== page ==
As yet another example, the body 12 may include one or more other inlets fluidly connected with the outer tubular member 14 and/or one or more other inner tubular members disposed within the outer tubular member 14 and formed generally similar to the inner tubular member 16, with each additional inlet of the outer tube 14 or the inlet of each additional inner tubular member being fluidly connectable with another source of gas/gas flow (not shown). As such, the discharge device 10 may alternatively combine and discharge three or more separate gases or gas flows, while functioning to reduce the pressure pulsation magnitude of at least one of these gases. The scope of the present invention encompasses these and all other appropriate structures of the discharge body 12 that enables the discharge device 10 to function generally as described herein.
Referring to FIGS. 4-6, in use, the gas discharge device 10 of the present invention basically functions in the following manner. With the preferred structure and application as described above, the material fumes/air G1 forming the first gas flow F1 enter the first inlet 18 and flow axially upwardly through the lower portion of the interior space 23 between the first member inner surface 26 and the second member outer surface 34, then enters the interior space upper portion providing the mixing chamber 24. At the same time, the engine exhaust gas G2 forming the second gas flow F2 enters the inner tubular member 16 through the second inlet 20, flows axially upwardly along the central axis 13 and enters the interior transition chamber 32. The second gas flow F2 enters the interior chamber 32 at a generally higher pressure than the first gas flow F1 flowing through the mixing chamber 24, such that the second gas G2/gas flow F2 is subsequently “injected” into the first gas G1/gas flow F1 within the mixing chamber 24.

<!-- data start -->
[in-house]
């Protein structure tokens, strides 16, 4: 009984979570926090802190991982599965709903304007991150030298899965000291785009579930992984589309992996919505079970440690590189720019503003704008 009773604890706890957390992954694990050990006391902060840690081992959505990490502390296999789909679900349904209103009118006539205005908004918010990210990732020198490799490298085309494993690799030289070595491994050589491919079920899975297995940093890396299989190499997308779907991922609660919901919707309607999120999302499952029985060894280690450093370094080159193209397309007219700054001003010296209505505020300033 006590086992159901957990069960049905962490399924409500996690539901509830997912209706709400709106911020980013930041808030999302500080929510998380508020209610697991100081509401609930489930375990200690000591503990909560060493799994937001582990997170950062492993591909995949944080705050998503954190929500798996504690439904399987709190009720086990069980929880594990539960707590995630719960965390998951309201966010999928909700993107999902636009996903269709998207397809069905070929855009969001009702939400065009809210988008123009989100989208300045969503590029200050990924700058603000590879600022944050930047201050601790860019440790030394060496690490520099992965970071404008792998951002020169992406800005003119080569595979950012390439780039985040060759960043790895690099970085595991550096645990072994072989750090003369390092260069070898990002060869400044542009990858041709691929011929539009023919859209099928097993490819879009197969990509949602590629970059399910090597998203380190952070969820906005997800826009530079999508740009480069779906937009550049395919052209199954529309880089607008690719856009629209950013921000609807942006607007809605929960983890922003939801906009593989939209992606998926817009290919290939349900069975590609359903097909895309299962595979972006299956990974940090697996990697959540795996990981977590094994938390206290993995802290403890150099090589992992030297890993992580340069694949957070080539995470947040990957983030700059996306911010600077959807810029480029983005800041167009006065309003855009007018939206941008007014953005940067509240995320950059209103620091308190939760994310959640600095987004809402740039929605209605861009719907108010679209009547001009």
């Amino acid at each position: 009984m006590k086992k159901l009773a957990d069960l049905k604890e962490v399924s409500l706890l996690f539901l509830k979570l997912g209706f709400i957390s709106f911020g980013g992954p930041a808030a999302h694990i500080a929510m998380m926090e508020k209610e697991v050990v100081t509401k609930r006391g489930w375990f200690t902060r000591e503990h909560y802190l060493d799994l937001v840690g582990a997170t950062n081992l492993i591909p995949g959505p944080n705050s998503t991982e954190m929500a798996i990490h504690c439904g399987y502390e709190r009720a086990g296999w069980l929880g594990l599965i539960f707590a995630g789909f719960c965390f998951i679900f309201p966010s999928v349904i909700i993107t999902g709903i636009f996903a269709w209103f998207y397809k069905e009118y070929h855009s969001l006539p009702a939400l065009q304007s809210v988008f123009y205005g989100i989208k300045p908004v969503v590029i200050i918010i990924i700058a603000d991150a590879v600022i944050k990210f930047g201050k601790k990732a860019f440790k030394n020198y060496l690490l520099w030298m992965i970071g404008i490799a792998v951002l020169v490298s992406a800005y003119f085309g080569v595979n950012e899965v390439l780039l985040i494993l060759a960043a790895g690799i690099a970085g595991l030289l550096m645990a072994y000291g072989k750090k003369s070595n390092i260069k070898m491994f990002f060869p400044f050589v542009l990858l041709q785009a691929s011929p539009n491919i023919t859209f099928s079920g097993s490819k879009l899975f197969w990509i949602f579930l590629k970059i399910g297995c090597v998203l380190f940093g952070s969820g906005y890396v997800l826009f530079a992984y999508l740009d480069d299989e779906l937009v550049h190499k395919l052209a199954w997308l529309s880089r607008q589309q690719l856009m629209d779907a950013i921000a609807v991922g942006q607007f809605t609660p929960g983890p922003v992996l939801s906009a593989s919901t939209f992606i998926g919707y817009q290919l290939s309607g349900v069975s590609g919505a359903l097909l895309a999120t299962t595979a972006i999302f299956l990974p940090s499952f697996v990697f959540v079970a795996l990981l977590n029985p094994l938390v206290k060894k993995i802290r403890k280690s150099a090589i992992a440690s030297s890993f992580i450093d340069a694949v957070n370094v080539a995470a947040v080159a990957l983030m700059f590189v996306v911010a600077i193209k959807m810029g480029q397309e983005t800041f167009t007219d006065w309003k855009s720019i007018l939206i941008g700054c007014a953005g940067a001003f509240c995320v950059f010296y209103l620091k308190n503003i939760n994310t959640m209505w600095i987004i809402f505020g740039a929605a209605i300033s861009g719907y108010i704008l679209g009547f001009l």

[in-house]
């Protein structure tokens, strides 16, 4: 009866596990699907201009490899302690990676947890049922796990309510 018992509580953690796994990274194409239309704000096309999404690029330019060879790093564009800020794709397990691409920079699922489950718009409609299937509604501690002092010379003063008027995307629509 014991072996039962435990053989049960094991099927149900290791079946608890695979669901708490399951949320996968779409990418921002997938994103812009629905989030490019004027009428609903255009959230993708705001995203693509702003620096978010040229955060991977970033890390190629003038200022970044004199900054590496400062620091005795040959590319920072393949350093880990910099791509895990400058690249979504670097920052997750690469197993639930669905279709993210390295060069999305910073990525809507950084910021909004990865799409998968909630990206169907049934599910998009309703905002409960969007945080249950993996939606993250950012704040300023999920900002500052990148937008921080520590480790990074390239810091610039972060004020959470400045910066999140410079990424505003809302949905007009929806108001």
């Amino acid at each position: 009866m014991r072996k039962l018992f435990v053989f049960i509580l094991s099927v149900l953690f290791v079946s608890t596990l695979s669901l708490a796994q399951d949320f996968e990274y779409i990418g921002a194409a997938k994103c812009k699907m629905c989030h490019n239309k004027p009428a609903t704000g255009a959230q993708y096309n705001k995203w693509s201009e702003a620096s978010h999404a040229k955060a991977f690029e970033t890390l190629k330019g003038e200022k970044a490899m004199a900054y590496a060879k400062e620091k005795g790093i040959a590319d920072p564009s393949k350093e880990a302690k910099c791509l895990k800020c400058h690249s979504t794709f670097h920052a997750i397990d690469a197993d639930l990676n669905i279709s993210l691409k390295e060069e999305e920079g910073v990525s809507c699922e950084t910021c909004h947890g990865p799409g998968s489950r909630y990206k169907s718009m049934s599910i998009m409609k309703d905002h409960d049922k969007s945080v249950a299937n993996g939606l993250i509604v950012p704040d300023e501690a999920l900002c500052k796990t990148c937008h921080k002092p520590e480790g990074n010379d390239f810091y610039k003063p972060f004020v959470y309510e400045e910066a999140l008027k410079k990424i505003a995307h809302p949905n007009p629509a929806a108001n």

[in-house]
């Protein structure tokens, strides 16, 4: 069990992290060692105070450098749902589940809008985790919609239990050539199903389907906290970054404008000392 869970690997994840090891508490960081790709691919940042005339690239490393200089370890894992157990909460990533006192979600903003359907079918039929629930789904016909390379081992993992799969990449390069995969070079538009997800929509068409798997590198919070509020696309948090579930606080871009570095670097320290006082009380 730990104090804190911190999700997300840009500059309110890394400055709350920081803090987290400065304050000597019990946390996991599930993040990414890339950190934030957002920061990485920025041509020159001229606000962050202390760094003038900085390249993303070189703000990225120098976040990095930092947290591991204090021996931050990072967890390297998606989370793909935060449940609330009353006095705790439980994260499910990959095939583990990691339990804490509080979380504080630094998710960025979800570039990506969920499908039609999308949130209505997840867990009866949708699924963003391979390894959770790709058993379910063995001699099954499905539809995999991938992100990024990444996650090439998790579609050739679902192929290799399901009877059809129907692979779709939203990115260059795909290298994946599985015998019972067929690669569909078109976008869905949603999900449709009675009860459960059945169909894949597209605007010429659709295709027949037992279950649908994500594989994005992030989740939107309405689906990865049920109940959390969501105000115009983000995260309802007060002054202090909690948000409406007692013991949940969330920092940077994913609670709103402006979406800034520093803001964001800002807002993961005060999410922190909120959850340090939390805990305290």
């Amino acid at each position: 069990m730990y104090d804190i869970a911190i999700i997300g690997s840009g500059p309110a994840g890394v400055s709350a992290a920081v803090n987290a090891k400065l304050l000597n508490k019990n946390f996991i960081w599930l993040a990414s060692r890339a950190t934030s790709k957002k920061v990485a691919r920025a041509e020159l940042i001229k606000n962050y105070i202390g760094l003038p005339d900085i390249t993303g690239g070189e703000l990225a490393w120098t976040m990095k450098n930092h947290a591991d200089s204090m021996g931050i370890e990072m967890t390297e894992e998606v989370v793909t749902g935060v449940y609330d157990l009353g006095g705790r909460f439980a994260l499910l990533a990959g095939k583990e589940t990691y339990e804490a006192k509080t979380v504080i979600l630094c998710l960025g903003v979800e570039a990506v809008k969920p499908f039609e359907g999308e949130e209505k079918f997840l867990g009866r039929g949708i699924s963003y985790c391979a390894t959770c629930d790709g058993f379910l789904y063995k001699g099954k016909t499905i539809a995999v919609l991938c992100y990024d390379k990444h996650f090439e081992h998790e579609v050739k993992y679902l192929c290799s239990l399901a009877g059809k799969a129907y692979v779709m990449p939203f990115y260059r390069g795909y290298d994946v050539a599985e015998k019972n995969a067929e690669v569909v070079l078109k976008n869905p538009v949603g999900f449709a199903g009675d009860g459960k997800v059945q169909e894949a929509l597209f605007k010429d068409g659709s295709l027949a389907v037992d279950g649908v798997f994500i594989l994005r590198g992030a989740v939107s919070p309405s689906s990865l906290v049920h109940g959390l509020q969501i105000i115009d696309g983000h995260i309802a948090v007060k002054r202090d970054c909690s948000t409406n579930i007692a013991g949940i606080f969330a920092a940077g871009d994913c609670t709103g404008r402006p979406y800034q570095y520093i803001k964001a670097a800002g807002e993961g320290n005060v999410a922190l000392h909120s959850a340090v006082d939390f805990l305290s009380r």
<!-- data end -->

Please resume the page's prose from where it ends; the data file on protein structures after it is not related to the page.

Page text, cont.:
More specifically, a plurality of separate flow portions fP of the second gas flow F2 each pass forcefully through a separate one of the injection ports 36 and combine with the first gas flow F1 at a plurality of different locations within the mixing chamber 24. Further, the second gas flow portions fp are directed by the injection ports 36 to flow generally radially outwardly (i.e., away from the axis 13) into the mixing chamber 24 such that the second gas flow F2 “collides” with the axially upwardly flowing first gas flow F1 in the manner of a cross-flow. The effects of injecting a plurality of separate second gas flow portions fp into the first gas G1 at a plurality of axially and circumferentially spaced apart locations and of colliding the two gas flows F1, F2 in a cross-flow cause the combined gas flow FC to have a relatively high level of turbulence. Such turbulence promotes destructive interference between the pressure pulsations of various portions of the combined gas flow FC, i.e., portions of the combined gas GC at various locations within the mixing chamber 24, which thereby results in the combined gas GC/gas flow FC having a net level or magnitude of pressure pulsation that is lesser or reduced in comparison with the pressure pulsation magnitude of the second gas G2/gas flow F2 when it enters the inner tubular member 16.
In addition, the magnitude of pressure pulsation within the second gas flow F2 is reduced from the pulsation magnitude at the second inlet 20, prior to combining with the first gas flow F1, by the following effect caused by the flow pattern of the second gas flow F2. As the second gas flow F2 travels axially upwardly through the transition chamber 32, certain portions fd of the second gas flow F2 initially flow by (i.e., without entering) all of the ports 36, and then contact and deflect back off of the end cap 76. These deflected flow portions fd subsequently flow axially downwardly to collide “head on” with the main portion of the second gas flow F2 flowing axially upwardly, thereby generating destructive interfering turbulence within the second gas flow F2 itself. Furthermore, the structure of the discharge body 12, specifically having the ported inner tubular member 16 disposed within the outer tubular member 14, also provides reduction or attenuation of the pressure pulsation magnitude of the second gas G2 due to the mixing chamber 24 also functioning as a reactive expansion or resonator chamber, in a manner generally known in the art of muffler or silencer devices.